At the hearing of this matter 1st applicant conceded that he had not paid anything towards the reduction of the judgment debt. He further conceded that he had no means to settle the debt as he was unemployed. He averred that if given time he could make arrangements with “his family” to settle the debt. What is clear is that the applicants’ promises are nothing but empty promises meant to postpone the day of reckoning. No plausible payment plan was put forward by the applicant and there is no genuine desire to settle the debt.

Whether applicants satisfied the requirements of Rule 348 A 5 (e)

Rule 348 5 (e) provides as follows:

“If, on the hearing of an application in terms of sub-rule (5a), the judge is satisfied –

  1. that the dwelling concerned is occupied by the execution debtor or his family and it is likely that he will suffer great hardship if the dwelling is sold or they are evicted from it, as the case may be; and

  2. that –

  1. the execution debtor had made a reasonable offer to settle the judgment debt; or

  2. the occupants of the dwelling concerned require a reasonable period in which to find other accommodation; or

  3. there is some other good ground for postponing or suspending the sale of the dwelling concerned or the eviction of its occupants, as the case may be;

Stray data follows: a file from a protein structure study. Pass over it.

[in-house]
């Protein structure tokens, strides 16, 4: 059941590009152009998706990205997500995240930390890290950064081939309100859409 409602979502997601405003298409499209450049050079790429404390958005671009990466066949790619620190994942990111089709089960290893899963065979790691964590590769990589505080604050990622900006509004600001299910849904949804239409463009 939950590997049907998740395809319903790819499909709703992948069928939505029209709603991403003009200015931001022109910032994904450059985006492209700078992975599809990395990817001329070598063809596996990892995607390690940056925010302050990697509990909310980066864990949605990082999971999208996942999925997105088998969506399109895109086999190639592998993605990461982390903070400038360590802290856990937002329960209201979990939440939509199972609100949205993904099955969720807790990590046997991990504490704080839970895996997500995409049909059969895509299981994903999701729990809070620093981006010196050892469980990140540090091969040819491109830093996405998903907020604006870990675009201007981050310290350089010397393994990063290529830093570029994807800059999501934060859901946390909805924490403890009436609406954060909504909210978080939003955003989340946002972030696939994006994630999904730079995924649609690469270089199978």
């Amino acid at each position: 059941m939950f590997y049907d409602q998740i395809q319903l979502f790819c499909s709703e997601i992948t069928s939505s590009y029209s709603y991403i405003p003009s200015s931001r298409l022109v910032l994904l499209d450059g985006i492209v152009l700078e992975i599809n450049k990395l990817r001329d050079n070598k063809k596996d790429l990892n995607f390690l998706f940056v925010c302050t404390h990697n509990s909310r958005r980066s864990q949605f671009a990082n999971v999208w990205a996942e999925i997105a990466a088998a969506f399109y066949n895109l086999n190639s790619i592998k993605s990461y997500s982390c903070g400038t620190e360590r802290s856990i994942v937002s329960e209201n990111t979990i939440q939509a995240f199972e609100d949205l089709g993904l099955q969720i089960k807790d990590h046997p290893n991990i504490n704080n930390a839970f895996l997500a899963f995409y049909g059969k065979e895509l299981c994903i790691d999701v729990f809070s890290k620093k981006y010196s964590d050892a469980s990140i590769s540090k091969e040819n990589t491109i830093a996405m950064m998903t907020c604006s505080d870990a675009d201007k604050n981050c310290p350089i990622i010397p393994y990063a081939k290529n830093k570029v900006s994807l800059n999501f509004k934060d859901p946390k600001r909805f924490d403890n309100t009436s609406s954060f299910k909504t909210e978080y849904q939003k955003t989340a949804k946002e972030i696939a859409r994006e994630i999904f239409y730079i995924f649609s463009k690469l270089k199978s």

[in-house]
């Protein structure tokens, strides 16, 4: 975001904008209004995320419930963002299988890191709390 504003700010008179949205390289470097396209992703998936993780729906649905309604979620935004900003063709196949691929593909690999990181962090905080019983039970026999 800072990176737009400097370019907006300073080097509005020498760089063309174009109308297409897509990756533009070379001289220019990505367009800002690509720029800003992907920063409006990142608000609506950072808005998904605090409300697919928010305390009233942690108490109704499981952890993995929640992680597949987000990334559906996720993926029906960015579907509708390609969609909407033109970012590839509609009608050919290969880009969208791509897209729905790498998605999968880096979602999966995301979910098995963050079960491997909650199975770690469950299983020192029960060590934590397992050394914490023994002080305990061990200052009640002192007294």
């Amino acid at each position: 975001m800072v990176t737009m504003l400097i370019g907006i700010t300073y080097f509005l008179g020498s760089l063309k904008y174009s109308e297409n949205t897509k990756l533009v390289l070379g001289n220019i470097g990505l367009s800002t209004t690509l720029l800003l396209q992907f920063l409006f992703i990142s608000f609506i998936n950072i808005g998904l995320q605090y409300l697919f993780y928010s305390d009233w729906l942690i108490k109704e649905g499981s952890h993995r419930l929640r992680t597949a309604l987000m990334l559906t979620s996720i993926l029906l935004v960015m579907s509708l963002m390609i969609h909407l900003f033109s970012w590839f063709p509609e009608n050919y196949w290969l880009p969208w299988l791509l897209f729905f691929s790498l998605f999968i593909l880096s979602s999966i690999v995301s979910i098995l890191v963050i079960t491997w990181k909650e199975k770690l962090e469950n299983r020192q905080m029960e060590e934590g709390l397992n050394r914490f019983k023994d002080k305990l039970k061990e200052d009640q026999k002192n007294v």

the judge may order the postponement or suspension of the sale of the dwelling concerned or the eviction of its occupants, as the case may be;

the judge may order the postponement or suspension of the sale of the dwelling concerned or the eviction of its occupants, subject to such terms and conditions as he may specify.” (emphasis mine)

It is clear that in terms of Rule 348 5 (e) of the High Court Rules, the sale of immovable property can be suspended if the court is satisfied that the dwelling concerned is occupied by the execution debtor or his family and that it is likely that he or they will suffer great hardship if the dwelling house is sold. The applicant has failed, in my view to meet the requirements of this rule. In the first instance, the applicant merely avers that the dwelling house is occupied by the applicant’s family members, namely:

  1. Neville Wyngard

  2. Jean Wyngard

  3. Calvin Wyngard

  4. Logan Wyngard

  5. Lorrel Wyngard